‘Get Me Off Your F*cking Mailing List’: Sham paper accepted by science journal
The paper, written by US researchers David Mazières and Eddie
Kohle in 2005, revolved only around these seven words repeated
over and over again. The 10-page mantra, which also boasted some
useful diagrams, was the Stanford and Harvard professors’ ironic
response to a stream of unwanted spam invitations.
Another computer scientist, Australian Dr. Peter Vamplew, decided to submit ‘Get Me Off Your F*cking Mailing List’ to the International Journal of Advanced Computer Technology (IJACT) after receiving a whole series of unwanted spam from it and other similar journals.
It seems a number of ‘predatory’ journals spam scientists, offering to publish their work. Once an article is accepted, the journal asks for a fee.
The IJACT says it "does not compromise with quality of research" informing on its website that it welcomes the submission of manuscripts that meet the "general criteria of significance and scientific excellence."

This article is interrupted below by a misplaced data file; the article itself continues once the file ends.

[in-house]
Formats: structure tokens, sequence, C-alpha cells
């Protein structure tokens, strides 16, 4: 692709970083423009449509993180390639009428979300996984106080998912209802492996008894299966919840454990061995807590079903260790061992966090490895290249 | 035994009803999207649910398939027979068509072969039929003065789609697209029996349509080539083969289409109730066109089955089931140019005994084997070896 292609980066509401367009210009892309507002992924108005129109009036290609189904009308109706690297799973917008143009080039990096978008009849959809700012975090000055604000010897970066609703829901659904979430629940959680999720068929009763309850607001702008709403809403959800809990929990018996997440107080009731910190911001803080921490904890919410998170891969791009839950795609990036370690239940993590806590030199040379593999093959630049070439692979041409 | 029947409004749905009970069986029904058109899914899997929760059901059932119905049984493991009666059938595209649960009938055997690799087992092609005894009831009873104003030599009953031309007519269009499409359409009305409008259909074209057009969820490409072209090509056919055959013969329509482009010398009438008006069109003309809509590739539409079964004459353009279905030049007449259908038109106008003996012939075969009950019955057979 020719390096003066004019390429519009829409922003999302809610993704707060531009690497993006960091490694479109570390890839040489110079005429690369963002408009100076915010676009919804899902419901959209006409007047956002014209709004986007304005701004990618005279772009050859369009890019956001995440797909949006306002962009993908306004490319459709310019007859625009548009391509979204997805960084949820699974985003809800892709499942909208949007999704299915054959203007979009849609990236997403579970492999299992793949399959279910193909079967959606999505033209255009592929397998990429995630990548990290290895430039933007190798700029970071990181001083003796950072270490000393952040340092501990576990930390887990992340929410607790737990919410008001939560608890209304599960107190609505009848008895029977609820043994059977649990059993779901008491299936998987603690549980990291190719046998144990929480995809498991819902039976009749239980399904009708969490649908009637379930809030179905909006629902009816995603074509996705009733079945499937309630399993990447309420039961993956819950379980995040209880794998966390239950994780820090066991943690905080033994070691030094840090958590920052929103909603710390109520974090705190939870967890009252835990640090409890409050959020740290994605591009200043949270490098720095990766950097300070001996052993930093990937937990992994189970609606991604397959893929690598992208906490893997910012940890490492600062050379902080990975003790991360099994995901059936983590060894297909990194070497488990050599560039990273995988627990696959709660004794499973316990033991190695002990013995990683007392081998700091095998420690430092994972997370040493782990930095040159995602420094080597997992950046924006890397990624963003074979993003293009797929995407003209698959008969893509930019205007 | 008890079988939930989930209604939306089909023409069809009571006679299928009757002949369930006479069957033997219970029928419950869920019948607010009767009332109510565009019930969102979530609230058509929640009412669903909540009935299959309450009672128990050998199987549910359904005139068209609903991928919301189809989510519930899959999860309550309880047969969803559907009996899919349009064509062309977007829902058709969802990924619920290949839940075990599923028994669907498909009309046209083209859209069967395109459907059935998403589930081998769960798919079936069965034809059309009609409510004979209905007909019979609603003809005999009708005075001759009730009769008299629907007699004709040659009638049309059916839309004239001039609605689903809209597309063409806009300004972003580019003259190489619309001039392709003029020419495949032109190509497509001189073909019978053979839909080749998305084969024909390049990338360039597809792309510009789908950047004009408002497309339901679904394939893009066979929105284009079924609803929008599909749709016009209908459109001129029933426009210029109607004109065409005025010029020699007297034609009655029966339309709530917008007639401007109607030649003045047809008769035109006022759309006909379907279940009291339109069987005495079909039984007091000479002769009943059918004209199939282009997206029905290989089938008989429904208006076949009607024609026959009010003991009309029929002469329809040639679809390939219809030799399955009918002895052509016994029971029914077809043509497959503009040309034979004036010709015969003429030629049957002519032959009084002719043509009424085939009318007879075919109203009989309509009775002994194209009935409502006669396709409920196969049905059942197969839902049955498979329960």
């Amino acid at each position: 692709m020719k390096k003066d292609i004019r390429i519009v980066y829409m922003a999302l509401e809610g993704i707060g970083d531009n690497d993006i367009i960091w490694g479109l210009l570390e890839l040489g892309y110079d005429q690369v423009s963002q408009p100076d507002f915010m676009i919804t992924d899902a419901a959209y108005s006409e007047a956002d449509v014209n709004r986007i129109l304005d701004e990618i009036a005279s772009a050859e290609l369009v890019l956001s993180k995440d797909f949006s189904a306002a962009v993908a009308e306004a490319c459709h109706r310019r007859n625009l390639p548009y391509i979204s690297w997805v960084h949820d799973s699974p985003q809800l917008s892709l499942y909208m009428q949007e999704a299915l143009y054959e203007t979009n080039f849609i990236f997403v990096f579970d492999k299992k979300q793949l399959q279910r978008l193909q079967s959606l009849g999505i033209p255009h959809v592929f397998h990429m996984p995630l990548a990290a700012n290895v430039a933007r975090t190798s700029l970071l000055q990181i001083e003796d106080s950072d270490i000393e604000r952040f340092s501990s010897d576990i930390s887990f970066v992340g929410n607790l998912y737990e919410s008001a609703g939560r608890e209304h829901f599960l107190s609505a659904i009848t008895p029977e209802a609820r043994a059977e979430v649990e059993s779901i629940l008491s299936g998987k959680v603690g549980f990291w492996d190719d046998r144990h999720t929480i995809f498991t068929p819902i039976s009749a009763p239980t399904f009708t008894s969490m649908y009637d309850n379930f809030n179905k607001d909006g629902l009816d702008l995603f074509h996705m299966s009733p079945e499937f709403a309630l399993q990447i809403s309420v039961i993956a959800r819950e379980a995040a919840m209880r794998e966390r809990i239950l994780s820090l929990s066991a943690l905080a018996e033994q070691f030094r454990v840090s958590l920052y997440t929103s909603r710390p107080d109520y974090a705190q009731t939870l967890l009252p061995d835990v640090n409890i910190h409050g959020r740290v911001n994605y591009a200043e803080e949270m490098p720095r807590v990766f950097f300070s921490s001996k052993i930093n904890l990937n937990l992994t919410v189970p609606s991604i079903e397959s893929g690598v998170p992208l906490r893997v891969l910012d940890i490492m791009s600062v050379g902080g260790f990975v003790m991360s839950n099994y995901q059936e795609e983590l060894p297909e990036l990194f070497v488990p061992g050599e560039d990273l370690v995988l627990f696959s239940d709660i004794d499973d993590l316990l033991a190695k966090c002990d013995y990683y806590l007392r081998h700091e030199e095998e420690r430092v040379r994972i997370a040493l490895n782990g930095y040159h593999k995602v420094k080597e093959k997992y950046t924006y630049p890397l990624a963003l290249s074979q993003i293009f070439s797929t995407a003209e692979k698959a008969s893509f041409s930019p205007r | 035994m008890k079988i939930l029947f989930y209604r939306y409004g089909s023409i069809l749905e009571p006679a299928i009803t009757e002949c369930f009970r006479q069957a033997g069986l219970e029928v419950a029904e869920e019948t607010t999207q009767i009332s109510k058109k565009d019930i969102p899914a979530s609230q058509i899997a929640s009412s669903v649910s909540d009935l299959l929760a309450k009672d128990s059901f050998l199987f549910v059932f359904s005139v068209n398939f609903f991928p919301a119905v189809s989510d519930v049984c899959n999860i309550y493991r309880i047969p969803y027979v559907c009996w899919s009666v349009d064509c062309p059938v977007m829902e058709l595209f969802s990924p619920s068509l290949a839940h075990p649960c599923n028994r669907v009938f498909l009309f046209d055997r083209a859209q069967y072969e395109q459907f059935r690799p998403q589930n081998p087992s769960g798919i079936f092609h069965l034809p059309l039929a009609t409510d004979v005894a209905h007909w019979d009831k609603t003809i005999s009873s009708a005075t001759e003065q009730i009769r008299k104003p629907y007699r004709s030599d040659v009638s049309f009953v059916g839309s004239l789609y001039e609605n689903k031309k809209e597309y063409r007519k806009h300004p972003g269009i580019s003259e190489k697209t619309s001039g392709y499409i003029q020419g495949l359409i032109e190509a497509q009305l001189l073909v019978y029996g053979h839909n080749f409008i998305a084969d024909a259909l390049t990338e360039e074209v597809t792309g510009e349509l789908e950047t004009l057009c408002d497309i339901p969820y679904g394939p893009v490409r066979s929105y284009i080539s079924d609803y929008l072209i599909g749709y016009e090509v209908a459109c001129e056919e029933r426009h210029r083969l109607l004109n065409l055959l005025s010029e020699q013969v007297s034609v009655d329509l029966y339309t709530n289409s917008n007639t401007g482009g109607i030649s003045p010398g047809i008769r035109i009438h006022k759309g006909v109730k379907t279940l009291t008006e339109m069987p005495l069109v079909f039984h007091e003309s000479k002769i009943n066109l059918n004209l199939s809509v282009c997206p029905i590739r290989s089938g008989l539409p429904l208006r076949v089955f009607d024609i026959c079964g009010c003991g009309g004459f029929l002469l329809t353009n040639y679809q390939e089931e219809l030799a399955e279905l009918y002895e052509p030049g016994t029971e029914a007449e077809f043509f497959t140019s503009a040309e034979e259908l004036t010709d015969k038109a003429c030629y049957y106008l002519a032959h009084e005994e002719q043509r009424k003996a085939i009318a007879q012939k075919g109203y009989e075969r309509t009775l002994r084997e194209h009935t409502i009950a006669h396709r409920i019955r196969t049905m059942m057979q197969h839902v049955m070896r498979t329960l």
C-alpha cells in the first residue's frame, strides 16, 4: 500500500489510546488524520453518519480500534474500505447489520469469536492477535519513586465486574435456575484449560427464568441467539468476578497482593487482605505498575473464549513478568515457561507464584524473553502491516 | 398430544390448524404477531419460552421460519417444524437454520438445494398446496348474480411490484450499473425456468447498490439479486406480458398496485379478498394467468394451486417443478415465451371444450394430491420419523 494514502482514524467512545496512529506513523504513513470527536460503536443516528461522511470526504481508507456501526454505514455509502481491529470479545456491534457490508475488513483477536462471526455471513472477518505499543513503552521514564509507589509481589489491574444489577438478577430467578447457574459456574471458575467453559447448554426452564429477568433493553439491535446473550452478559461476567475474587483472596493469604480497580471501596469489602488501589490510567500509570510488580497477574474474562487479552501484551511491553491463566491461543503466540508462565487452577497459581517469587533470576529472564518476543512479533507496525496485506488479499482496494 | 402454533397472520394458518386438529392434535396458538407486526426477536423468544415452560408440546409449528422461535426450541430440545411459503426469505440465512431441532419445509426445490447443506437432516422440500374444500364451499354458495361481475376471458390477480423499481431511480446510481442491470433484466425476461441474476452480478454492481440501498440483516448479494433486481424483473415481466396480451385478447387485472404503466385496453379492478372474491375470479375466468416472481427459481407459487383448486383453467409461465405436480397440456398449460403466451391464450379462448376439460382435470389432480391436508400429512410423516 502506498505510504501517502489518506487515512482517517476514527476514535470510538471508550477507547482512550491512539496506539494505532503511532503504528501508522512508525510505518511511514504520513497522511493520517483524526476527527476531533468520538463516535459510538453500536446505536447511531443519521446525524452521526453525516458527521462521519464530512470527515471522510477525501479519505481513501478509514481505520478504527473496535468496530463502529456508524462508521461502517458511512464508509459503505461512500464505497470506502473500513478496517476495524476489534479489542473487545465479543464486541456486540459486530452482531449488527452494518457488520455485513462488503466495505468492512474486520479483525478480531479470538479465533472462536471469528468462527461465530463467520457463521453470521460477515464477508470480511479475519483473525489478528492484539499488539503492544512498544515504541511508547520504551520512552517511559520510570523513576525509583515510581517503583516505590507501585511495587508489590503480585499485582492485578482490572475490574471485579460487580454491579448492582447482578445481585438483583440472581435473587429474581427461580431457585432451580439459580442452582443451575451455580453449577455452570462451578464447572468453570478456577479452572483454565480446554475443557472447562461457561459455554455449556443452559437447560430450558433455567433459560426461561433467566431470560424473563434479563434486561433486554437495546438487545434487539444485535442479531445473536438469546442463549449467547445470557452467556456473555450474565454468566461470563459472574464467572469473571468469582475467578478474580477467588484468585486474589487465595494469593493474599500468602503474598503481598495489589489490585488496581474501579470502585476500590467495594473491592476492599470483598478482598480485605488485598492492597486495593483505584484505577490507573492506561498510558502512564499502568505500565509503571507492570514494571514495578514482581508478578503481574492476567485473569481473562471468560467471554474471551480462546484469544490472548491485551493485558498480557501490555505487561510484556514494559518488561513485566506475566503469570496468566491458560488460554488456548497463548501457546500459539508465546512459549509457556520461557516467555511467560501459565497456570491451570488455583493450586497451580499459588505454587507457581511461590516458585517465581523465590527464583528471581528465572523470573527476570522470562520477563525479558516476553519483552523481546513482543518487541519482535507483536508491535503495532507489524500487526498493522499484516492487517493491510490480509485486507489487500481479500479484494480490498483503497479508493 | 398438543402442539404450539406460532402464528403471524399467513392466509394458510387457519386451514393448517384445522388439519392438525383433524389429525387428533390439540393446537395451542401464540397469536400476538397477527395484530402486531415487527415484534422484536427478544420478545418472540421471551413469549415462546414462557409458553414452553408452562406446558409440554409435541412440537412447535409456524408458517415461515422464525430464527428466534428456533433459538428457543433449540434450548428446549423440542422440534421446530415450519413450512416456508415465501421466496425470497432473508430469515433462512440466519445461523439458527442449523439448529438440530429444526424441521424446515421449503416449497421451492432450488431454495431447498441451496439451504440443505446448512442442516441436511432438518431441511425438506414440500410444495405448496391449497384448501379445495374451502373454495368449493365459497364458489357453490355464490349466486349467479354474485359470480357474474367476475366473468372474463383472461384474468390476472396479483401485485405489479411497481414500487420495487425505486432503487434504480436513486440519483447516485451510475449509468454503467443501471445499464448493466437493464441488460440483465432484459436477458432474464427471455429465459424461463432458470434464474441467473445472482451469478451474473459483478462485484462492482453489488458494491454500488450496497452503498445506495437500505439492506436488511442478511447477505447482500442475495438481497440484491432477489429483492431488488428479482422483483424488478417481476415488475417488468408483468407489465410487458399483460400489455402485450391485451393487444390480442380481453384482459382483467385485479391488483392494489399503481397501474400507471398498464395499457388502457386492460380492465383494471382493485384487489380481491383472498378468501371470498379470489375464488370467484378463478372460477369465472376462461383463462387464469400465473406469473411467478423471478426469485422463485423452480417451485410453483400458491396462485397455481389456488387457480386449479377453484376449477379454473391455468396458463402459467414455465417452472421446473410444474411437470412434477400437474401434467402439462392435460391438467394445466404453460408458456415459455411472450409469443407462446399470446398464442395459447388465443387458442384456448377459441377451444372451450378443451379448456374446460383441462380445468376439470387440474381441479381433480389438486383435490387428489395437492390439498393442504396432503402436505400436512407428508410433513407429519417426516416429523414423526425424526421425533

Much to Vamplew's surprise, the IJACT gave ‘Get Me Off Your F*cking Mailing List’ an excellent review, saying it would publish the paper for a fee of $150.
"I received a dozen of these sorts of academic spam messages one day and I snapped and sent them all as a response. It made me feel better for a few minutes, but I didn’t even expect it would get me off their mailing list, let alone have the paper accept it," Vamplew told RT.
Other "professional" journals have been subject to practical jokes from the science community.
In April a reporter for the Ottawa Citizen wrote a plagiarized nonsense paper tackling soils, cancer, and Mars. His ‘masterpiece’ entitled ‘Acidity and aridity: Soil inorganic carbon storage exhibits complex relationship with low-pH soils and myeloablation followed by autologous PBSC infusion’ was nonetheless accepted by eight ‘predatory’ journals, which asked from $1,000 to $5,000 from him to publish it.
Last year, another science reporter submitted a flawed paper about cancer to some 340 journals, and got it accepted by 60 percent of them. Using IP addresses, he discovered that the journals that accepted his paper were located in India and Nigeria, vox.com reported.